Reps. Moore, Meeks Lead 56 House Democrats in Letter to FCC about Lifeline Program

Chairman Pai's proposal to cap Lifeline is a direct assault on low-income communities who depend on phone and internet services as an essential component in their everyday lives.

Washington, D.C.— Congresswoman Gwen S. Moore and Congressman Gregory W. Meeks led a letter to Federal Communications Commission Chair Ajit Pai expressing concern with recent changes to the Lifeline Program, which provides a modest monthly subsidy of $9.25 to connect low-income Americans to phone and internet service. Representatives Meeks and Moore issued the following statement regarding the letter, which was signed by 56 other House Democrats and supported by groups such as the NAACP, Communications Workers of America, Public Knowledge, and many others (listed below):

“Chairman Pai’s proposal to cap Lifeline is a direct assault on low-income communities who depend on phone and internet services as an essential component in their everyday lives,” said Congresswoman Gwen Moore. “These services not only save lives during emergencies, as we saw during this year’s devastating hurricane season, but they are also vital when applying for jobs, attending school, scheduling doctors’ appointments, and maintaining finances. In 2016, the United Nations declared internet access a human right, so why, in 2017, is Chairman Pai trying to strip this right away? I will not sit by and watch as Chairman Pai allows the elderly, disabled, veterans, low income individuals, and communities of color to be placed on the wrong side of the digital divide.”

“In our modern, highly technological and interconnected world, internet and phone service are all but required to lead a functional life. Many Americans still don’t have phone and internet access, rendering it nearly impossible to complete everyday tasks, such as finishing assigned schoolwork or conducting a phone interview,” Congressman Gregory W. Meeks said. “The digital divide—which Chairman Pai promised he would seek to minimize—persists today and the Lifeline Program is critical in helping minimize it. Yet, Chairman Pai’s proposed changes would practically decimate the Lifeline program, upon which millions of Americans rely. Indeed, this is nothing more than a poorly disguised attack on our nation’s most vulnerable citizens. I thank Congresswoman Moore and the cosigners and endorsing organizations of this letter for partnering with me to stand against Chairman Pai’s efforts to widen the digital divide.”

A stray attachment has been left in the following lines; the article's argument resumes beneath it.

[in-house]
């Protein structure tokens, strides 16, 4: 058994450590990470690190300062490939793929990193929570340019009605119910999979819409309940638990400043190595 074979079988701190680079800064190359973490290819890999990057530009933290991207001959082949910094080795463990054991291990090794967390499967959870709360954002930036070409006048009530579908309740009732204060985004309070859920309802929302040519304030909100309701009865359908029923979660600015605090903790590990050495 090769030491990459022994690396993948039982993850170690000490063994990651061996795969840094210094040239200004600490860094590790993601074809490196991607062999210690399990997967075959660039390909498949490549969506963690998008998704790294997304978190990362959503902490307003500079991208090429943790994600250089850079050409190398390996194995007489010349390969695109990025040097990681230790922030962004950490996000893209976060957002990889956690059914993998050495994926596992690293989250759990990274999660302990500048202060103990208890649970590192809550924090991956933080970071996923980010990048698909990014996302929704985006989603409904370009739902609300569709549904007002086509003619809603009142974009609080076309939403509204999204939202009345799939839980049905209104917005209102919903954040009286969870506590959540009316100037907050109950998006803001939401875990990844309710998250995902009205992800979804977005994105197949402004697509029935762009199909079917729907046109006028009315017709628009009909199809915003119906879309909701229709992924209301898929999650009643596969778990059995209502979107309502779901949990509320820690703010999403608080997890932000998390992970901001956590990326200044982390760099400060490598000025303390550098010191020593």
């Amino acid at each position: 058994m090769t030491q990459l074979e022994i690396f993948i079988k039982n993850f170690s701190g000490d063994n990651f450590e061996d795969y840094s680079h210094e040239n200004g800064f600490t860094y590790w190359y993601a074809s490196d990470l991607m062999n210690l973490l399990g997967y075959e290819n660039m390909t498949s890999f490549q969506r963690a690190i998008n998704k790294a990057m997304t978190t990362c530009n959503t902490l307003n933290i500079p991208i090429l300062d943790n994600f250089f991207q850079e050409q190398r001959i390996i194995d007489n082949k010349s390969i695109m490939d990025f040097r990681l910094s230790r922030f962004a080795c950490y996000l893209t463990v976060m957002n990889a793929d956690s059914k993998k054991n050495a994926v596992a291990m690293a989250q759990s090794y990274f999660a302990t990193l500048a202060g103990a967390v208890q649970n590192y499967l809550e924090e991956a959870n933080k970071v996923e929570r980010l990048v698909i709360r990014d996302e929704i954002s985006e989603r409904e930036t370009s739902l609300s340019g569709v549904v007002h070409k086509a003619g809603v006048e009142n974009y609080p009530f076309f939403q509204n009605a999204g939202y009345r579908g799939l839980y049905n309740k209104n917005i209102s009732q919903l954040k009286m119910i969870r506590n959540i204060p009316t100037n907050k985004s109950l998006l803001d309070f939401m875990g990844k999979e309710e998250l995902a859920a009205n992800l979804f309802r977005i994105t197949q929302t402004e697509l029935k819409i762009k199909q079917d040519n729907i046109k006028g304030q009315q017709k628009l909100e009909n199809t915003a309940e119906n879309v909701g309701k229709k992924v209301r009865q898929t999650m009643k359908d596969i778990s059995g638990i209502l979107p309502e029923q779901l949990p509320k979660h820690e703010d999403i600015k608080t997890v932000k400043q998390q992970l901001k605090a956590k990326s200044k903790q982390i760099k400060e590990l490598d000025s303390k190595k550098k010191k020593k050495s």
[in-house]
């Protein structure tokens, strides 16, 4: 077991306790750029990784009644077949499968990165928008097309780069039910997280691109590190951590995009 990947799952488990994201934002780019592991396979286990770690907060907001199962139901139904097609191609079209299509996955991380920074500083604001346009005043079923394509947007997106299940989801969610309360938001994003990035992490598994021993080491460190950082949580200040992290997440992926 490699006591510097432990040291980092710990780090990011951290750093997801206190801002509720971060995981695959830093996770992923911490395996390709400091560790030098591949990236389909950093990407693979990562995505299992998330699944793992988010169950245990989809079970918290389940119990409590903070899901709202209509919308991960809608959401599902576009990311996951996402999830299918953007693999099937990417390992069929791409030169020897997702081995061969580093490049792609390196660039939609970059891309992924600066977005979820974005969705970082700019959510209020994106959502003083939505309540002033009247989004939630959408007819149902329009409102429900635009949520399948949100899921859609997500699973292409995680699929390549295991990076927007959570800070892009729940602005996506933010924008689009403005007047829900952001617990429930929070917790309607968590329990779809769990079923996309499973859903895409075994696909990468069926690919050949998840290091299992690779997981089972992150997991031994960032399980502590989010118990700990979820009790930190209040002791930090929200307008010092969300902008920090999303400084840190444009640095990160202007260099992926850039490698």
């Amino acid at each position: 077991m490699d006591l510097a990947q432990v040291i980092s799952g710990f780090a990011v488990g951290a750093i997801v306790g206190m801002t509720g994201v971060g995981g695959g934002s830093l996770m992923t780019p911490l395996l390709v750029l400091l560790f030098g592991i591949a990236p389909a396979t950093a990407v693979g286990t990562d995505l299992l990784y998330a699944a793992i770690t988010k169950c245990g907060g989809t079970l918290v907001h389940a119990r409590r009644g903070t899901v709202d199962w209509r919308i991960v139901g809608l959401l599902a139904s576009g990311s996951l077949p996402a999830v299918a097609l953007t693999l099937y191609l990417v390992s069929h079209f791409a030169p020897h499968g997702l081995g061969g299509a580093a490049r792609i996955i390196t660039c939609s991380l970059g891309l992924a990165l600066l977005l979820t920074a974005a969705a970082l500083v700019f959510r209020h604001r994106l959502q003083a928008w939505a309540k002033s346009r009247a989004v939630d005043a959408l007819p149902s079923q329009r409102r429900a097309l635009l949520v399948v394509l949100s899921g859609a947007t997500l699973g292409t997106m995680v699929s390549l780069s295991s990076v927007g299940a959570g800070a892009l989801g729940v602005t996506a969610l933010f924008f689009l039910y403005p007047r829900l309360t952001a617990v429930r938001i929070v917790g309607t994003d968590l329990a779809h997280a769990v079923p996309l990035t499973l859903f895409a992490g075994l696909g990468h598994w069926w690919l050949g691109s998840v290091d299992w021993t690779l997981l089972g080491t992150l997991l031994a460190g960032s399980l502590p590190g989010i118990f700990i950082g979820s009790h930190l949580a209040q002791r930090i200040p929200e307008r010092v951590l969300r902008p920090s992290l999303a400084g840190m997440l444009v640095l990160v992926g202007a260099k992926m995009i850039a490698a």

Statements from endorsing organizations:

“The Lifeline Program is the only government program dedicated to bringing telephone and internet service to low-income Americans; people who are disproportionately of color, seniors, veterans, and those with disabilities.  It is because of Lifeline that more American workers, especially those who may be unemployed, have access to job openings, and more seniors can call their loved ones, neighbors, or emergency services in the event of a mishap,” said Ms. Hilary Shelton, Director of the NAACP’s Washington Bureau and the Senior Vice President for Policy and Advocacy. “Lifeline has enabled Veterans to access the health, educational, and financial benefits to which they are entitled and rural residents to have access to health care and emergency services.  It is because of Lifeline that parents can stay in touch with their children’s schools and teachers.  The FCC should be ashamed and embarrassed that rather than enhancing and encouraging Lifeline participation and success, it is taking steps to decimate the program.

“It is alarming that if adopted by the FCC, these proposals would remove providers of affordable telecommunications service for nearly 70 percent of the low-income households who rely on Lifeline to connect to our modern communications network,” said National Consumer Law Center attorney Olivia Wein. “Instead, we should keep and strengthen recent reforms that modernized the Lifeline program to bridge the digital divide and allow millions of low-income families to partake in daily activities that many of us take for granted, such as using the internet for work, homework or to communicate with doctors and teachers.”